Emmanuelle Riva and Eiji Okada
(See the beautiful Futon without a sheet and the haircut by her cruel villagers of Nevers. We will not tolerate haircut in Nevers, never, ever.)
“Hiroshima Mon Amour” is 47 years old.
Here is a reaction from today’s young viewer.
“You kind of get the feeling that Terrence Malick lifted his entire style from the opening and closing 15 minutes of the film.”
I thought lots of imagery from Hiroshima Mon Amour drifted into Sofia Coppola’s “Lost in Translation”. She was smart enough not to mention the theft instead saying something about Wyler’s “Roman
Holiday”, Antonioni, and Wong Kar Wai.
(Two years prior to Hiroshima Mon Amour, Hollywood made “Sayonara.” That tradition of the Asian awfulness style continues today with “Memoirs of a Geisha”)
Saw Hiroshima Mon Amour last week courtesy from my local library. Was first introduced to the text of M. Duras from a French class at the college. Everything came together well for this film, the director, the script, the acting, a remarkable masterpiece.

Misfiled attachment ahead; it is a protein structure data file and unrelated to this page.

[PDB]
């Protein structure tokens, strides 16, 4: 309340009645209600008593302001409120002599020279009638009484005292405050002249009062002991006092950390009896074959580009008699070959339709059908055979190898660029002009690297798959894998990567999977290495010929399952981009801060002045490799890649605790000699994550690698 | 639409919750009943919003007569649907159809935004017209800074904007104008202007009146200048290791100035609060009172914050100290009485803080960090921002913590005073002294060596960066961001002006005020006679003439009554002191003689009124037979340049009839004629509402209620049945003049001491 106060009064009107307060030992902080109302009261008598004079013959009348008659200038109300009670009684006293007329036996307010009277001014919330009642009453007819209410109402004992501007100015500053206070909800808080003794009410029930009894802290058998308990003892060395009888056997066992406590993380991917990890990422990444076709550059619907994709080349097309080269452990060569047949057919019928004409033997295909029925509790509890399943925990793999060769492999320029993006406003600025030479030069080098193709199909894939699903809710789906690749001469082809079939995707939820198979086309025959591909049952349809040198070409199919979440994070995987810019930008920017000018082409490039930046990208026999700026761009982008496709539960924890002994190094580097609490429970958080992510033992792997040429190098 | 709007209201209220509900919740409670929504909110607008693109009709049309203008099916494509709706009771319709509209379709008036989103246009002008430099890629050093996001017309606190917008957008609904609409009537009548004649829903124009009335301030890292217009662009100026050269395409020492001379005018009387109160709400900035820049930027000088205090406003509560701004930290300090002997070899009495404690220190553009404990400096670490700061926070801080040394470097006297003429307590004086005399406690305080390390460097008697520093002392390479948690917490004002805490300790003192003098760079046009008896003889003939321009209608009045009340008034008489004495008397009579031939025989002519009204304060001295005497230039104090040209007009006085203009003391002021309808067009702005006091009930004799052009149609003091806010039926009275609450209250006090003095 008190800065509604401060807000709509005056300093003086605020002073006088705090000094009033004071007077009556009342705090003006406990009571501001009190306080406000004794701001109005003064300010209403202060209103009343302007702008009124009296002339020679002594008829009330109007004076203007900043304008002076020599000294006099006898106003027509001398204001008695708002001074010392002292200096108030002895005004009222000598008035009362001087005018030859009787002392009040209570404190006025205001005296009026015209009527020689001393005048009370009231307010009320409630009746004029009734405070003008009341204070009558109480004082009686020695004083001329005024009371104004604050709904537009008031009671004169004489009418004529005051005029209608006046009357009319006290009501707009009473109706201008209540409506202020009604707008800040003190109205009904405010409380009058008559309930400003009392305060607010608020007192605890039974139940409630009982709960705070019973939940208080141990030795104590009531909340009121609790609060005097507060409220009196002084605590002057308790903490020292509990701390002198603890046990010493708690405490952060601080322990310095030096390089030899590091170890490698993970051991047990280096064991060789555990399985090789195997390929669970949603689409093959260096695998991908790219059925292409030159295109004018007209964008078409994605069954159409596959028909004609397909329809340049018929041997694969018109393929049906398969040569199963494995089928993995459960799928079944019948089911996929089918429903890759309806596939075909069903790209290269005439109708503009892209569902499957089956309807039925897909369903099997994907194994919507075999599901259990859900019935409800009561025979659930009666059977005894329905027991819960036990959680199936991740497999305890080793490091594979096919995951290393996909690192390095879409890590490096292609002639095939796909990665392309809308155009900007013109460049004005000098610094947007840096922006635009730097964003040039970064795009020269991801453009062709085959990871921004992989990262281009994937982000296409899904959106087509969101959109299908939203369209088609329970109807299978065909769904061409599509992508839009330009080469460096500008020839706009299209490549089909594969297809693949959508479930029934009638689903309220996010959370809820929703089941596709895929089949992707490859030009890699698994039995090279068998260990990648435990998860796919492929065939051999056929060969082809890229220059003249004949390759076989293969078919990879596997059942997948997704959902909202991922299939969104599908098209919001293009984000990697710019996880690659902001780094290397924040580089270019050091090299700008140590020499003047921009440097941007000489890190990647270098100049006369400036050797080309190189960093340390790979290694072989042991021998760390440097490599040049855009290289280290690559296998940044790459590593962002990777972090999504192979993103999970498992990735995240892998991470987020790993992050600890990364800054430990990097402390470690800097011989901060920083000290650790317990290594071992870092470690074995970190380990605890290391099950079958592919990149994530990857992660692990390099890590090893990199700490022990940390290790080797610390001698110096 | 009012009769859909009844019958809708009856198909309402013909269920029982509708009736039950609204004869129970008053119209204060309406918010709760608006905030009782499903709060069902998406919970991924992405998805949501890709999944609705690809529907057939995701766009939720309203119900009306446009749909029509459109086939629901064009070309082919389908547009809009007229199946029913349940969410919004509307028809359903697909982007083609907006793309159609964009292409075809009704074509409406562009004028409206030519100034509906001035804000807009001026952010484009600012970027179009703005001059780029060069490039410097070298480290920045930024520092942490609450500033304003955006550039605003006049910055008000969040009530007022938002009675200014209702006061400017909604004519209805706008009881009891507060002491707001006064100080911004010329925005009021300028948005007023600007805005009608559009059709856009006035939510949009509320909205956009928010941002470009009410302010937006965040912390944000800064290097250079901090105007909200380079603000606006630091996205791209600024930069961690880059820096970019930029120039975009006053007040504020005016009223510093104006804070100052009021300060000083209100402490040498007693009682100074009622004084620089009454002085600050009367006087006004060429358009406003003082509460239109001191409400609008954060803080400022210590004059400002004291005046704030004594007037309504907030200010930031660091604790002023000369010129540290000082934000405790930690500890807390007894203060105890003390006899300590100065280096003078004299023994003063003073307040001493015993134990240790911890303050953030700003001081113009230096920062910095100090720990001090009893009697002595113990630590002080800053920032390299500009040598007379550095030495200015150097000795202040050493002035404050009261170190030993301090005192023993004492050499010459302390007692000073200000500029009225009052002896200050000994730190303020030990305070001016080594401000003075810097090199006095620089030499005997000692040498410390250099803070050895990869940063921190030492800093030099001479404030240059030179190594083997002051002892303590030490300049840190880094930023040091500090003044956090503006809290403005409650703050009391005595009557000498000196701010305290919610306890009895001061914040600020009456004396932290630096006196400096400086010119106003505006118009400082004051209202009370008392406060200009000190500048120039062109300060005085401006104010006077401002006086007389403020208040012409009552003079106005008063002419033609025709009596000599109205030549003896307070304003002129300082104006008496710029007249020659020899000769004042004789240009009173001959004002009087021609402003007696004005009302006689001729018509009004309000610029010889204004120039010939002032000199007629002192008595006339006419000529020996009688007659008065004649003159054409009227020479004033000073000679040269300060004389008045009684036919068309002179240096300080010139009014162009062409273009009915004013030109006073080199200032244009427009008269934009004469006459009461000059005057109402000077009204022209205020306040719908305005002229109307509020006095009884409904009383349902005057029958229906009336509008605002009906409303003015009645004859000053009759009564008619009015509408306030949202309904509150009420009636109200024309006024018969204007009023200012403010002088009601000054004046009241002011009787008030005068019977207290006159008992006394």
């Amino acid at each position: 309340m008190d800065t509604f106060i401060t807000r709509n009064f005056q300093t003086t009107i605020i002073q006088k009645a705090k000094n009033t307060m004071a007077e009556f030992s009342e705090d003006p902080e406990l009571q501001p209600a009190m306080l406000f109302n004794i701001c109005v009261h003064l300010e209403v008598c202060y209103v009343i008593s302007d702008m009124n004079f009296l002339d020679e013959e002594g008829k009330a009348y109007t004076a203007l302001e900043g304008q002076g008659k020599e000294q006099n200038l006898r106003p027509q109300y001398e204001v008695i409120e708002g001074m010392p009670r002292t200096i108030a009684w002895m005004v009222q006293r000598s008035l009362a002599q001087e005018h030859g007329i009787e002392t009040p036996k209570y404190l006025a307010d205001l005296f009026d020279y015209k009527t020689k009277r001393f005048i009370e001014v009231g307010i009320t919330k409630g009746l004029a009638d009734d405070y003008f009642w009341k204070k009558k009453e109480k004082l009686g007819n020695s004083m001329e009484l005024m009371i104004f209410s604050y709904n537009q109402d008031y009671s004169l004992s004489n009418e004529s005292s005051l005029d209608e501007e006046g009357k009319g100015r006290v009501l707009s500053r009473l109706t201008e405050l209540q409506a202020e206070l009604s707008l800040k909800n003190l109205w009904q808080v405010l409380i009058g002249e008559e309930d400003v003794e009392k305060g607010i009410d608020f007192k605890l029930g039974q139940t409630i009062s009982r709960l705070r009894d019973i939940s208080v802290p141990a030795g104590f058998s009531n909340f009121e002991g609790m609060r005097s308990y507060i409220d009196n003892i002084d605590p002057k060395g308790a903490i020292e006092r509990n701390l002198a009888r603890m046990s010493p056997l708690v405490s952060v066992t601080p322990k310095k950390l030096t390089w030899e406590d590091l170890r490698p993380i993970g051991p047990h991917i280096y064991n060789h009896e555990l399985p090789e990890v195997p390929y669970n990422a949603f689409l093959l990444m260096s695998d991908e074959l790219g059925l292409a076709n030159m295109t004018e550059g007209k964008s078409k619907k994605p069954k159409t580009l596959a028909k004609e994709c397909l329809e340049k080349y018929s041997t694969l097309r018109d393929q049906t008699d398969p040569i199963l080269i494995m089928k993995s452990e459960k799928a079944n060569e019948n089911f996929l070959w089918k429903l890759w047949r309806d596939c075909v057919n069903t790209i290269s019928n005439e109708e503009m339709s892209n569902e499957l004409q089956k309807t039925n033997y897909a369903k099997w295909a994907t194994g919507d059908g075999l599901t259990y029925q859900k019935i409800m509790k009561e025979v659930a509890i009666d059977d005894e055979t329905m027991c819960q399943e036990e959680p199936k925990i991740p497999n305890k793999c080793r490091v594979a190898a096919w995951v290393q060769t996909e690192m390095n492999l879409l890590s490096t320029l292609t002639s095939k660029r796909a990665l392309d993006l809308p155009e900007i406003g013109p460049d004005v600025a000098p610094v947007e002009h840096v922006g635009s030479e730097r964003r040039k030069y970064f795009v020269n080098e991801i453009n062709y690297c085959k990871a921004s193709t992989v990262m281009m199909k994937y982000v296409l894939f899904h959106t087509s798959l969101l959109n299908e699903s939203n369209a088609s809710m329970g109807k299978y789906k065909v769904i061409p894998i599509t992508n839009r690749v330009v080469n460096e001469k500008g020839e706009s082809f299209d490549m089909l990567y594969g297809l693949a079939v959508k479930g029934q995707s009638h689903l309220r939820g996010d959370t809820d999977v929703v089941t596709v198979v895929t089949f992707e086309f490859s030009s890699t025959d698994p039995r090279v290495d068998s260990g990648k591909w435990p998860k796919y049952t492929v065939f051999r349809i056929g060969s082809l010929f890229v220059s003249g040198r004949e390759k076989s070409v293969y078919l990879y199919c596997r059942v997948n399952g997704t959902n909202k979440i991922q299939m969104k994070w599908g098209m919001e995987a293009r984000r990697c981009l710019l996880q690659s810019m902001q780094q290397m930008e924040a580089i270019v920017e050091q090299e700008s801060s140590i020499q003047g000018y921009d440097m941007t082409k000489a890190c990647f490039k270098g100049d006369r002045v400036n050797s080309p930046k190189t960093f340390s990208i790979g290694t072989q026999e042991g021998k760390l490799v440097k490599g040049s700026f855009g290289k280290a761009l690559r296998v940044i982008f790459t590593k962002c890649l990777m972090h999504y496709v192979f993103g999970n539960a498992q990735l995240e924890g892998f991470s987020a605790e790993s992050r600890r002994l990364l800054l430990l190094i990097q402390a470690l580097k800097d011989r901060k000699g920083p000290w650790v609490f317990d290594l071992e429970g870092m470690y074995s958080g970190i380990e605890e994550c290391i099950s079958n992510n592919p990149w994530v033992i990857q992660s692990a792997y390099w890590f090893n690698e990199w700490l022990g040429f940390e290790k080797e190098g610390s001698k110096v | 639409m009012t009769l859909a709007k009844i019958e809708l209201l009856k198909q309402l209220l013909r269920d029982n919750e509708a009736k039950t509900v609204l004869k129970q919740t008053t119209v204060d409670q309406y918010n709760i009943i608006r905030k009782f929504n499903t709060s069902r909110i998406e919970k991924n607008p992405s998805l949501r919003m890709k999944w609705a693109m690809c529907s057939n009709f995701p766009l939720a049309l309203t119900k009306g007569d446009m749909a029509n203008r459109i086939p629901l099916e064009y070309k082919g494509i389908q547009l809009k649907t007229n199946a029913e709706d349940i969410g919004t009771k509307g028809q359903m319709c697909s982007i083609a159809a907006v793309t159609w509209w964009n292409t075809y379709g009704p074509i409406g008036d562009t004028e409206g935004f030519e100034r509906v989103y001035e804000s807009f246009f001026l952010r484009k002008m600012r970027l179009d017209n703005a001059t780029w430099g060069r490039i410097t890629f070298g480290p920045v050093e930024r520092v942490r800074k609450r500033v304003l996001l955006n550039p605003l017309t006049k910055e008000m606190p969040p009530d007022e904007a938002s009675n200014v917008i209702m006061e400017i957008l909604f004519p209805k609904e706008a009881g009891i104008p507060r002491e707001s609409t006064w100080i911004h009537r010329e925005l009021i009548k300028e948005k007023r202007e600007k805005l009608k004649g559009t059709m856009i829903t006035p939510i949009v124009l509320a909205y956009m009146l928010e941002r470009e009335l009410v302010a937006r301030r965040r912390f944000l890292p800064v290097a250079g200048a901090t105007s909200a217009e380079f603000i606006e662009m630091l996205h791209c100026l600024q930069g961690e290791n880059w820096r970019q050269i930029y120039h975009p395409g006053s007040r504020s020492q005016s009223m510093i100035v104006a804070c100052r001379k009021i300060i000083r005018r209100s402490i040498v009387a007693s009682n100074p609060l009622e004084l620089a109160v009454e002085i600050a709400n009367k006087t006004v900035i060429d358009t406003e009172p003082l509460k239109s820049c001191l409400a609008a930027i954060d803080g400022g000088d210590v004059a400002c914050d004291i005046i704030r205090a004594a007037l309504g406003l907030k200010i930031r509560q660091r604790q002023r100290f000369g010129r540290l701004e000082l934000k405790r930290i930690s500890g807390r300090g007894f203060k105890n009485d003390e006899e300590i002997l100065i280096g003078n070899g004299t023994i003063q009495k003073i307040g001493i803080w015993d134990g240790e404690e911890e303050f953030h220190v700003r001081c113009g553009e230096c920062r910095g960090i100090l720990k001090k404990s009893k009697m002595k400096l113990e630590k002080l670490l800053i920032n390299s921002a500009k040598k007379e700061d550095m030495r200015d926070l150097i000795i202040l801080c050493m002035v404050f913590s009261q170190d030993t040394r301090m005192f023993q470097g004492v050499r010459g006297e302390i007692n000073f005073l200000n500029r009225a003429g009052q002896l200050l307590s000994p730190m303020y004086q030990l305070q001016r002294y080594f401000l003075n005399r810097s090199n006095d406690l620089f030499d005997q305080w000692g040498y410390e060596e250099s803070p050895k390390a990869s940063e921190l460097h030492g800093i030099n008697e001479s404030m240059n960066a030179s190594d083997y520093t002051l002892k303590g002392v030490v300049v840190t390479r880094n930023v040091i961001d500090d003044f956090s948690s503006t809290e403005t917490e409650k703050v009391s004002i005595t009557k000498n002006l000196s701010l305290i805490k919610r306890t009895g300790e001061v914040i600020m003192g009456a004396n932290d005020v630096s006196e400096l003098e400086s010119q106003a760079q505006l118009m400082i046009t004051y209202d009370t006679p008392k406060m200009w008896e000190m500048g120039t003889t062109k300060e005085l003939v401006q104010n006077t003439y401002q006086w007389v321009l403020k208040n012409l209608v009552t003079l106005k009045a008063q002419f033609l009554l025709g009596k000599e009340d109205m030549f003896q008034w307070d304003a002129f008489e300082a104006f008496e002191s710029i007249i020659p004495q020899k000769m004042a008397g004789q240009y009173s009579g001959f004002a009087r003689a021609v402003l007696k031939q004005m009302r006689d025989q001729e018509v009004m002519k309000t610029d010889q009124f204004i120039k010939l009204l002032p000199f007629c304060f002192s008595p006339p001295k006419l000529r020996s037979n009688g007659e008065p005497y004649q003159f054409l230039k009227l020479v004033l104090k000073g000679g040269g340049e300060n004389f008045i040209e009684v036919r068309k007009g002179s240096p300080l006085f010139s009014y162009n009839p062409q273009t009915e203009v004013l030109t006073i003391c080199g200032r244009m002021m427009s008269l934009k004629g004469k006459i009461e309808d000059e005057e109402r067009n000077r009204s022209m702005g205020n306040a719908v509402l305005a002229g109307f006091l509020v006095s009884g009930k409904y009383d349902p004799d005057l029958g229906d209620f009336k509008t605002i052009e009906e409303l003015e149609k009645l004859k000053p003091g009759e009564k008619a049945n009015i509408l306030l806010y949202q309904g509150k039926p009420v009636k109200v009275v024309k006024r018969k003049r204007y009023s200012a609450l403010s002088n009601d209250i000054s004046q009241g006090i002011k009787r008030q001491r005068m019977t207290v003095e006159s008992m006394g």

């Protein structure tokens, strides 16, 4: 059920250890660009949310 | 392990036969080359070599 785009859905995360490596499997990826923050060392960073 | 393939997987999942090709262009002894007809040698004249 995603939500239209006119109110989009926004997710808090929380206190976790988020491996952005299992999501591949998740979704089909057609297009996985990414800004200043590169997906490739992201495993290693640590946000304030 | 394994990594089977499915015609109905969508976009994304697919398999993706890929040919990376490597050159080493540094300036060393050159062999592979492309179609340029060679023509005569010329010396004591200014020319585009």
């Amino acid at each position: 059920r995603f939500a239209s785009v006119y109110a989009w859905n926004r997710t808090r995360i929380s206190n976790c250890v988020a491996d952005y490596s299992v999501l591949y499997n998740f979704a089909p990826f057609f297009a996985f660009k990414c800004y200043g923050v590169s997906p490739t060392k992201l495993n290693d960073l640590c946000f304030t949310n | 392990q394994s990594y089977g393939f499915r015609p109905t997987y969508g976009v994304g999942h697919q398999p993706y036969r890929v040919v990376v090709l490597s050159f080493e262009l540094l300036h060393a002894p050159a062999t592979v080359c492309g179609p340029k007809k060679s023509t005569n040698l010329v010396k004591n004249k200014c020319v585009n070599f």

Resnais is a cubist. I mean that he is the first modern filmmaker of the sound film.
— Eric Rohmer
You can describe Hiroshima as Faulkner plus Stravinsky.
— Jean-Luc Godard
We’ve already seen a lot of films that parallel the novel’s rules of construction. Hiroshima goes further. We are at the very core of a reflection on the narrative form itself.
— Pierre Kast
“In July 1959, Eric Rohmer, Jean-Luc Godard, Pierre Kast, and other members of the editorial board of Cahiers du Cinema convened a roundtable on Hiroshima Mon Amour. Godard called it the first film without any cinematic references; Jacques Rivette said its rupturing of rhythm likened it to contemporary classical music; all members agreed on its status as a cinematic watershed. With his first feature, Alain Resnais created the thing they had all been looking for: a truly “modern” film. Fortunately, this illuminating discussion is included with Criterion’s new high-definition transfer DVD. ” (From Popmatters)
A look at voice-over narration: Manic Depression Mon Amour – Chris Cheng
Nice photos from the film and a photo of Emmanuelle Riva today.
“At 76 years of age, Riva demonstrates that she has lost none of her beauty or intelligence. She remembers events of over 40 years with precision and enthusiasm, and reflects on the film’s longevity and meaning with great insight. For example, she explains that her character’s double love, with the Japanese man in the present and the German soldier in the past, places her in an emotional temporal limbo.”
In Japan this film was released as ‘A Love Affair of 24 hours” without referencing Hiroshima.
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